Born and raised in Frederick, Maryland, Milstead moved to Minneapolis at 17, following his older sister, Rachel. He studied guitar before earning a psychology degree; around the same time he discovered coffee, tagging along with his sister’s boyfriend (now husband) to work at a chain of cafes called Dunn Bros. The city’s coffee scene held a certain adult allure, and Milstead felt “extra cool” for being a part of it.

Cool factor aside, he quickly proved himself an apt pupil; in a year’s time he worked his way up to a coveted roasting job at Dunn Bros. Not long after, in 2004, he took his first trip to Seattle. Milstead fell in love with the city, but returned to Minneapolis to help open  its first multiroaster coffee bar (serving beans from Seattle’s Vivace, among others). Around this time he started competing in barista competitions. 

In the already-high-end specialty coffee world, there exists an even more rarefied air of baristas who participate in a global competition circuit. Part professional development, part sport, these competitions help structure the hierarchy of specialty coffee’s inner workings. Those who perform well are granted serious consideration for investment cash, and it’s a major resume chip on the path to landing a job with an established, well-respected coffee company. Winning the World Barista Championship essentially guarantees that within two years, the victor will own a coffee company. The competition has been dominated in recent years by baristas from coffee-producing countries like Guatemala and El Salvador; only one North American has won in 13 years.

“Multiroaster cafes offer a kind of theater and intrigue.”

Milstead fared poorly in his first competition in 2007. He entered another in 2008, placing ninth regionally and in the top 20 at the national event. By 2009 he’d moved to Seattle, having secured a job at Kirkland’s Urban Coffee Lounge, which brewed beans from Stumptown Coffee Roasters. That year he won a major regional latte art contest, came in second at the Northwest Regional Barista Championship (ultimately bumped up to first when the winner abdicated), and placed 18th at the United States Barista Championship, out of a field of nearly 50 of the best baristas in the country.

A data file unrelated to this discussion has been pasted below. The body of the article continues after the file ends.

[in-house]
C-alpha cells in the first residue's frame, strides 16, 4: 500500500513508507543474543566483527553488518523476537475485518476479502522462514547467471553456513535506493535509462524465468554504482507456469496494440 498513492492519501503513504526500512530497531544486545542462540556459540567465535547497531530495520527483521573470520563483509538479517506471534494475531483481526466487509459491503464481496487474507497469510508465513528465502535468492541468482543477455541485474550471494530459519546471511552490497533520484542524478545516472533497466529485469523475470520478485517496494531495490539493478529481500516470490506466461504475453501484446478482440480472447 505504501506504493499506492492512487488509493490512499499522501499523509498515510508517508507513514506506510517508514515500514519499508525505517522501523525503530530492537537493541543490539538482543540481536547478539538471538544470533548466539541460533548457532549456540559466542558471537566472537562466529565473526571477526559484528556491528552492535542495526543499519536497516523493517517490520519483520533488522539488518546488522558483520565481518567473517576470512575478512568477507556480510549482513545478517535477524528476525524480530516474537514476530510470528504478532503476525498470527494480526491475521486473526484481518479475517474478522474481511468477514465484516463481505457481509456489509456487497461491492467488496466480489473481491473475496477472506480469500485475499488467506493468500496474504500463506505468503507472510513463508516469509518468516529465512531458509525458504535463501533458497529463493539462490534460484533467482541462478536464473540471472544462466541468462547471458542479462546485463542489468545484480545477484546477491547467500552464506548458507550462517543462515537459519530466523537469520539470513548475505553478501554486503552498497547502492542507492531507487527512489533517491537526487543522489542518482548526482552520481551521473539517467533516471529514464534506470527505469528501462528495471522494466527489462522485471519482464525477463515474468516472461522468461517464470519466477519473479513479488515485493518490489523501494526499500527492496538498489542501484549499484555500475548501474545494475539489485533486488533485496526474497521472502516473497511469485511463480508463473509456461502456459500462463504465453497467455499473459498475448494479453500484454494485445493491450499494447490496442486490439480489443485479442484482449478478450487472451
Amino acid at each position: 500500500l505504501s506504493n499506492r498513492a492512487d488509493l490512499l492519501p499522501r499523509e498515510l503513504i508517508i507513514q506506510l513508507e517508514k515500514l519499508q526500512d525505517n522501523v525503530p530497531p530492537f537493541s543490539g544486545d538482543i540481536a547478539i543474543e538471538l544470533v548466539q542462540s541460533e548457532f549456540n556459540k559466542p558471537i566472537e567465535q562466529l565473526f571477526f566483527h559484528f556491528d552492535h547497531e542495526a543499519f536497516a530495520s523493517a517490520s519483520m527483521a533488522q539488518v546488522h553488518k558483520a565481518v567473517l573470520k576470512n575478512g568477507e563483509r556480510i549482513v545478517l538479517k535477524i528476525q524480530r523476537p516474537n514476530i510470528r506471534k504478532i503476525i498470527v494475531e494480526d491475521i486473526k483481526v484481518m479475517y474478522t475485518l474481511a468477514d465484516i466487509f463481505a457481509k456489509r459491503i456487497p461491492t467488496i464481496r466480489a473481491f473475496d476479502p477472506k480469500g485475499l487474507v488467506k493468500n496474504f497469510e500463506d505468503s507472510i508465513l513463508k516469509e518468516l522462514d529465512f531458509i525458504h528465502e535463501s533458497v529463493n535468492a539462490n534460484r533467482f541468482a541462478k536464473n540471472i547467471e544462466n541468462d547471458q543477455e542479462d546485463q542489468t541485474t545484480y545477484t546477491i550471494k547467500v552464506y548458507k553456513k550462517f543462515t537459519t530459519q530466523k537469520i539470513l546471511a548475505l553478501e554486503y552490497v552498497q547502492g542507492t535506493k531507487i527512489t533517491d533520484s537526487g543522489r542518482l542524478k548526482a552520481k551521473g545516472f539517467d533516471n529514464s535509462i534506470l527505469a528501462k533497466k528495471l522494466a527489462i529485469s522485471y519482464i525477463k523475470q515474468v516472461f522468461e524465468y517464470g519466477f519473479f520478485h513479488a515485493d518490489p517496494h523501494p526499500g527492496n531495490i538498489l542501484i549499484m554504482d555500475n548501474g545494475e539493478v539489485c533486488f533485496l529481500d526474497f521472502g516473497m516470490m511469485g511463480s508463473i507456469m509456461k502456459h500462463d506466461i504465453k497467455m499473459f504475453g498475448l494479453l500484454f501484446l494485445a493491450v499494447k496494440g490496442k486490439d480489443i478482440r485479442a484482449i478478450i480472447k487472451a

Competing is expensive for baristas, and even more so for their shops and roaster sponsors. Eventually, Milstead thought about what to do next. He considered pushing Urban Coffee Lounge  to open a second location or pursuing a master’s in psychology with an eye  towards teaching, but instead started dreaming of opening his own coffee bar. He researched service models that inspired him. “I spent every weekend for months at Vivace,” he says. The cafe’s service flow intrigued him; customers went from the pastry case to ordering from the barista at the espresso machine, to finally paying at the register, creating a natural, linear flow. At most cafes, customers stand in line, order at the register, then mill about awkwardly as they wait for their coffee. 

Milstead took copious notes at Vivace and elsewhere, enough to fill an industrial--size Moleskine notebook. He had money saved; his mother and father, themselves small-business owners, offered to help. Soon a private investor came on board, and in December 2010 the award-winning barista left Urban Coffee Lounge to devote himself to his new project. He considered 15 prospective properties in Greenlake, Ballard, and Queen Anne, until he found a just-vacated space on North 34th Street. There was no trial lease; he signed a multiyear deal. 

Milstead and Co. opened its doors on September 13, 2011, with beans sourced from a platoon of industry leading roasters, including Stumptown Coffee Roasters, Intelligentsia Coffee and Tea, and Heart Coffee Roasters. On a recent visit, Milstead pulled a shot of Kenya Ndumberi from Portland-based Heart,  a coffee dominated by flavors of cherry, cocoa, and plum. It tasted like melted chocolate with a dash of sweet Cheerwine soda—which is to say, spectacular. Milstead considers this to be one of the top two coffees he’s ever served, but it wouldn’t be around for long. While consumers are increasingly aware that the best tomatoes, rhubarb, or even oysters are only found within a certain season, Milstead might casually mention to a curious customer that coffees from Kenya are at their best in the fall. 

Milstead and his staff spend hours tasting and evaluating new coffees—both the challenge of this approach and the reason he does it in the first place. Of course, this rotating menu comes with complications, and some opinionated regulars. “People will call BS on you,” he says. “You have to be able to explain to people that the coffee they enjoyed yesterday is gone for the season, and talk to them about what they might like instead.” It’s a role that sounds more sommelier than barista. Forty years ago, this city helped thrust words like latte and Americano into the nation’s vernacular, and since then the beverage has become more routine than adventure. But here, under the Aurora bridge, this mild-mannered man keeps Seattle on the coffee forefront.


Published: February 2013